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Hexagon Shaped Cloud on Saturn

  1. Oct 24, 2008 #1
    Here's a picture of it


    I found this very striking and am surprised that there has been so little talk about it. My best guess is that it has something to do with tidal forces being exerted by multiple moons. I'm especially suspicious about moons that have orbital resonance. I'm just speculating though, and am very perplexed by the odd shaped weather formation.
  2. jcsd
  3. Oct 24, 2008 #2
    I'd be willing to bet it has something to do with internal convection currents since it's only affecting the lower clouds. One thing that would backup this possibility is how JPL mentions that it may be tied to Saturns true (internal) rotation rate.

    JPL doesn't have much to say about it (not even a possible cause) but they do provide a nice gif animation. You can see how the upper/outer clouds are unaffected by it.

  4. Oct 24, 2008 #3


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    Gold Member

    Old news. I saw this years ago.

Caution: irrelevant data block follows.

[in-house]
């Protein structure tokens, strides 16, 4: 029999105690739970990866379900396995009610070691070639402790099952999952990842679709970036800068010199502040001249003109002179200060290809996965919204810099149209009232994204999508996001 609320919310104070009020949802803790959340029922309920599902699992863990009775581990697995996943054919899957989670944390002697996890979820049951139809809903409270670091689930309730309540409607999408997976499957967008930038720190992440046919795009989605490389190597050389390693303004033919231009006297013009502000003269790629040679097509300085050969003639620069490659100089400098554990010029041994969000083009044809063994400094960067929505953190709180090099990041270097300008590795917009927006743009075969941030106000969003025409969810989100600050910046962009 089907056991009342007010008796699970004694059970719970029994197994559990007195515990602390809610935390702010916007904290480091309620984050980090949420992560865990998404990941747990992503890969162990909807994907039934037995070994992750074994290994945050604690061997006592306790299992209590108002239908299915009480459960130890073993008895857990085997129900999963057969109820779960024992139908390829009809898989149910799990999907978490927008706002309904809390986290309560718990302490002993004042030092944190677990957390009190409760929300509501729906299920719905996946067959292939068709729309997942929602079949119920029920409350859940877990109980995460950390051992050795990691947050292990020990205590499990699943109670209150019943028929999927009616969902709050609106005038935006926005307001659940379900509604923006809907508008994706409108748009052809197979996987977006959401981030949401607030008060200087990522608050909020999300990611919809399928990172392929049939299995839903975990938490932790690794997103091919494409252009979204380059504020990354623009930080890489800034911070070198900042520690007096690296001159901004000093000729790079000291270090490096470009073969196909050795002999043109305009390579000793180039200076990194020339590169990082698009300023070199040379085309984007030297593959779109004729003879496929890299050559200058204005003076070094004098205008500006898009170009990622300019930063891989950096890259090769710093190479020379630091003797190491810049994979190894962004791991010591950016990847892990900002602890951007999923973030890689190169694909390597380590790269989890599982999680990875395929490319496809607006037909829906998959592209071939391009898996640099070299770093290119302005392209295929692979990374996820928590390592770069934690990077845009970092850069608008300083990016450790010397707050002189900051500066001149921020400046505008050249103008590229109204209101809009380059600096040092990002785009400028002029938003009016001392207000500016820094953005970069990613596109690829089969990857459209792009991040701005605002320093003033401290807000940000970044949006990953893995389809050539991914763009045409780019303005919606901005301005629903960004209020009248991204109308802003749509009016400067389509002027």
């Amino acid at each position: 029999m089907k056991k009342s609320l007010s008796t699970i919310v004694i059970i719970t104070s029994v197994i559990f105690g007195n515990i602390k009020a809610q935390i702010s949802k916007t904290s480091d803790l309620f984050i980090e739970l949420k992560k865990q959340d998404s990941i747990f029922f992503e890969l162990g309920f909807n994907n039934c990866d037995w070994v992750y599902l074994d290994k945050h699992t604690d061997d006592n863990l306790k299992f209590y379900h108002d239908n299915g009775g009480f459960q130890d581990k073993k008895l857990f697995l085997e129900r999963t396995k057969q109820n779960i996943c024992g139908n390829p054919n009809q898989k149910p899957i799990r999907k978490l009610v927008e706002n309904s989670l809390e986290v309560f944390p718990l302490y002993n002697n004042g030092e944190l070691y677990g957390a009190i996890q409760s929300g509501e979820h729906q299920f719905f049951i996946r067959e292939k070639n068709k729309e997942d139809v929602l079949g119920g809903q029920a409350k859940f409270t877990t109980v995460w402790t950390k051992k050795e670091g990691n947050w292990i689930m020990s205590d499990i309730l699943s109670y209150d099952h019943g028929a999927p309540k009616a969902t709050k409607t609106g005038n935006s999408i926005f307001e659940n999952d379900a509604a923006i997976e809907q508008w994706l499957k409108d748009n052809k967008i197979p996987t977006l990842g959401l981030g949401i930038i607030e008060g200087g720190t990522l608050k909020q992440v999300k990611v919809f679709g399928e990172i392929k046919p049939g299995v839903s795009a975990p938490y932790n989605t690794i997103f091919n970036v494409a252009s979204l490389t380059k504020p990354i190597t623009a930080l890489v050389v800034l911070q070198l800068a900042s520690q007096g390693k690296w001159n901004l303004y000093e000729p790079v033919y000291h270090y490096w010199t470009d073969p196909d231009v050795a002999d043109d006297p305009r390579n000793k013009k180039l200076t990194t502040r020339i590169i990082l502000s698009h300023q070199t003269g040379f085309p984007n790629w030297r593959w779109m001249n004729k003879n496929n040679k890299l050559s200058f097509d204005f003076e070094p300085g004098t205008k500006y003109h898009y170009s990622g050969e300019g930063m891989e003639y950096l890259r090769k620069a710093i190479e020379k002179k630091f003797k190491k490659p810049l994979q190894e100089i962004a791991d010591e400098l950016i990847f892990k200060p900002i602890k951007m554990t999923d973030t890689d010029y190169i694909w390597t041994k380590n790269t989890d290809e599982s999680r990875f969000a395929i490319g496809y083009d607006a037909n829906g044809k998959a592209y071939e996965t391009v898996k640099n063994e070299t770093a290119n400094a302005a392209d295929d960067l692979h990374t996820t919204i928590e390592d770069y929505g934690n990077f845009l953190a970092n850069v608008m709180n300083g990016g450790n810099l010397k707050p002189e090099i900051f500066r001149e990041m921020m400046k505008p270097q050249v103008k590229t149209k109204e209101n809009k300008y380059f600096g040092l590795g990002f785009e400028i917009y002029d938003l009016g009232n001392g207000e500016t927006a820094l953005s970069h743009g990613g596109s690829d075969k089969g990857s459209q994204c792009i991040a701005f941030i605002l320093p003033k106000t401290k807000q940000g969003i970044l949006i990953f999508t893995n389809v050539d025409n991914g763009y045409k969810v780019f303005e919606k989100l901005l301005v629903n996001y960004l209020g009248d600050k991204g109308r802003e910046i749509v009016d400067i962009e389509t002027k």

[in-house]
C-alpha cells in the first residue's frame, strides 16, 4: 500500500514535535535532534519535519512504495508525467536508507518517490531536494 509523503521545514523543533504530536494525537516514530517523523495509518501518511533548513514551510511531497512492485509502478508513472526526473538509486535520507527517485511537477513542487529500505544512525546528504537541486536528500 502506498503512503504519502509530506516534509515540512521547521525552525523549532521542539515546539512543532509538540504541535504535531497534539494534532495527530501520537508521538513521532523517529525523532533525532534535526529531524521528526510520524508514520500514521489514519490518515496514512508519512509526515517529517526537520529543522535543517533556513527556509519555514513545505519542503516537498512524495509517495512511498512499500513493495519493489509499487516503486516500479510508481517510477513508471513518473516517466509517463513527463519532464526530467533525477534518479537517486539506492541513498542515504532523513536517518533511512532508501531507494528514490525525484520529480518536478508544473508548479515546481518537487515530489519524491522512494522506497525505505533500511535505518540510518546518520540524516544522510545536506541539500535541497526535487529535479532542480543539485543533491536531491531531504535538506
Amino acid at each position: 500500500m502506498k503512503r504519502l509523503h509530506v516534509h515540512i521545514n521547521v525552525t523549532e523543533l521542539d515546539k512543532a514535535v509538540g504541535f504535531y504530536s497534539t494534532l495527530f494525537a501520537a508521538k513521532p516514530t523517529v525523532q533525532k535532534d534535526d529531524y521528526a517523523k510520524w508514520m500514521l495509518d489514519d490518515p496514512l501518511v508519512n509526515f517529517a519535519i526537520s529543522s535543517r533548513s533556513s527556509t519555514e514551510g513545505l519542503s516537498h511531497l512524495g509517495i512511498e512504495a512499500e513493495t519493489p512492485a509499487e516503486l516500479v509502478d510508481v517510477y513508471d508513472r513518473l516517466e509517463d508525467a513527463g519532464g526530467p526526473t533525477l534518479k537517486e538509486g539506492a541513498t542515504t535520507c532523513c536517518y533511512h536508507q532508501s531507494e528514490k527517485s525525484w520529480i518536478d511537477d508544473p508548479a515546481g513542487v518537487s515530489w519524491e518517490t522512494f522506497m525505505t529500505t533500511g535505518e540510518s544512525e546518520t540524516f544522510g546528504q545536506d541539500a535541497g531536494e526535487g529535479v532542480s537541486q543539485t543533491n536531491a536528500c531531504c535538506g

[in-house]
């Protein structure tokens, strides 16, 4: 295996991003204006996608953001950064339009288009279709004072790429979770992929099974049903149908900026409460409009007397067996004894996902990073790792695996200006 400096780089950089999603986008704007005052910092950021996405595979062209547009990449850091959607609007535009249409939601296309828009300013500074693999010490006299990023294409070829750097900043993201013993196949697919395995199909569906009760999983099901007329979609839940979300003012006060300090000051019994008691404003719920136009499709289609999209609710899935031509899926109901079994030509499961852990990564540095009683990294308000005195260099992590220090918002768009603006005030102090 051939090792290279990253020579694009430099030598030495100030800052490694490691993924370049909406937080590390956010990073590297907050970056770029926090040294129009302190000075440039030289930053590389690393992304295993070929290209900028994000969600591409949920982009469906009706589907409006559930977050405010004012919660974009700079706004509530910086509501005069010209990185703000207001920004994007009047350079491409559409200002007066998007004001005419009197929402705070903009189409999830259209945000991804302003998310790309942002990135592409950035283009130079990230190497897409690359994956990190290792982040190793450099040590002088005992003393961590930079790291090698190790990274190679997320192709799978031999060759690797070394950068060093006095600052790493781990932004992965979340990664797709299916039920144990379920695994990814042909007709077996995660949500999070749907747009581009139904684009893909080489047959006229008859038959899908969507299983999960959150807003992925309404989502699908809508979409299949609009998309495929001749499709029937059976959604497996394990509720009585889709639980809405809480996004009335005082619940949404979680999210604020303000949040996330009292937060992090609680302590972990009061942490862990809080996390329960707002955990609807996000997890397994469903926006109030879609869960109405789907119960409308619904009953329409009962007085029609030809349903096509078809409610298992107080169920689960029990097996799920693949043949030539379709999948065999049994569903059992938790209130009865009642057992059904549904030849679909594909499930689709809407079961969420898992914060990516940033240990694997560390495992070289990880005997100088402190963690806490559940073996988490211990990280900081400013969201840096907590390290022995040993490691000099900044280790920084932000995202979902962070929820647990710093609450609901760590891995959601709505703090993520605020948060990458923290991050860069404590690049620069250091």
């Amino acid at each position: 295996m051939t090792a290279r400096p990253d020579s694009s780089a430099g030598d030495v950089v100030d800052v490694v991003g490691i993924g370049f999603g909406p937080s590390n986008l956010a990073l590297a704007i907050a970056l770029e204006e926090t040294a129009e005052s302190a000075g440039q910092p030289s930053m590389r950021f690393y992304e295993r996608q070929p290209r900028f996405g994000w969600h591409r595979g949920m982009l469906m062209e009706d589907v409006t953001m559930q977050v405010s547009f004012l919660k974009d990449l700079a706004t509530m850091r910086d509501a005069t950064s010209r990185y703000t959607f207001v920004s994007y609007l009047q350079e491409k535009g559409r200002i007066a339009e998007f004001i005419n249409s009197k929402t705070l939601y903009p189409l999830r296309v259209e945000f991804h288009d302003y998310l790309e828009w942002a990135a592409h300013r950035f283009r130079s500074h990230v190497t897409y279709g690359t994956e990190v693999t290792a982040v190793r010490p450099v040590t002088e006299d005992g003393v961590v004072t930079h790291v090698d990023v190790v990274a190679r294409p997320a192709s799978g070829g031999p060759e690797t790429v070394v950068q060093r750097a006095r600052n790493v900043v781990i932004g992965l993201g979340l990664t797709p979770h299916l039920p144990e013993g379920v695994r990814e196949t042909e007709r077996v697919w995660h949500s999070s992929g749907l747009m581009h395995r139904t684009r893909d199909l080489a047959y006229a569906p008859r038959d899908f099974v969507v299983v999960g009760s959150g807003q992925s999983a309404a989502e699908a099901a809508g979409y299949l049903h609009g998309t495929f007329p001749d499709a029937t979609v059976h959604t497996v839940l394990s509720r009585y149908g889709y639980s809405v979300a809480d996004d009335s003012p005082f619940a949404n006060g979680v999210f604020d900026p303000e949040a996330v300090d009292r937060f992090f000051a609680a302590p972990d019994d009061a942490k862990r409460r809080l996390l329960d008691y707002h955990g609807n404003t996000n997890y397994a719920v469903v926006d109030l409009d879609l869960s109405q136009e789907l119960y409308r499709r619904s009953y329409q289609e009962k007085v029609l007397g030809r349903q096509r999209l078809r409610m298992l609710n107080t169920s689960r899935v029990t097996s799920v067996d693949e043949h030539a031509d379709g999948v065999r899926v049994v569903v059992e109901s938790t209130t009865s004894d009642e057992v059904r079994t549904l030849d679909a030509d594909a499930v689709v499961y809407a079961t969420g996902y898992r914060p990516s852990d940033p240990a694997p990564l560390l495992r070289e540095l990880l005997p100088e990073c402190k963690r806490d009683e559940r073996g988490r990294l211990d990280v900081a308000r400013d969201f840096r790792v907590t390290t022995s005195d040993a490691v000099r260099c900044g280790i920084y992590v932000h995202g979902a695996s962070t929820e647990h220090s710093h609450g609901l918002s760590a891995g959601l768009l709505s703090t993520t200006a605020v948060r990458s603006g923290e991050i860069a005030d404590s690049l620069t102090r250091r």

I do believe this is a shot of the pole. That's the crux. The hexagon is better described (coincidentally enough) in polar coordinates. It is simply a harmonic sinusoidal wave - the wavelength is a whole multiple of the circumference.
  5. Oct 24, 2008 #4
    It's probably just another solution to the Navier-Stokes equation. Fluid dynamics can produce very weird effects.
    Last edited: Oct 24, 2008
  6. Nov 12, 2008 #5
    Triangles, squares, pentagons... appear in rotating fluids, small and big which can be visible by inserting colors or dust. After learning that I could no longer decide is that big and unusual or ordinary occurrence on Saturn. Maybe it means that Saturn is not so chaotic. Here's one web link:
    http://engineering.dartmouth.edu/~cushman/books/GFD.html [Broken]

    Try matlab files in cdrom package, chapter 10.
    Last edited by a moderator: May 3, 2017
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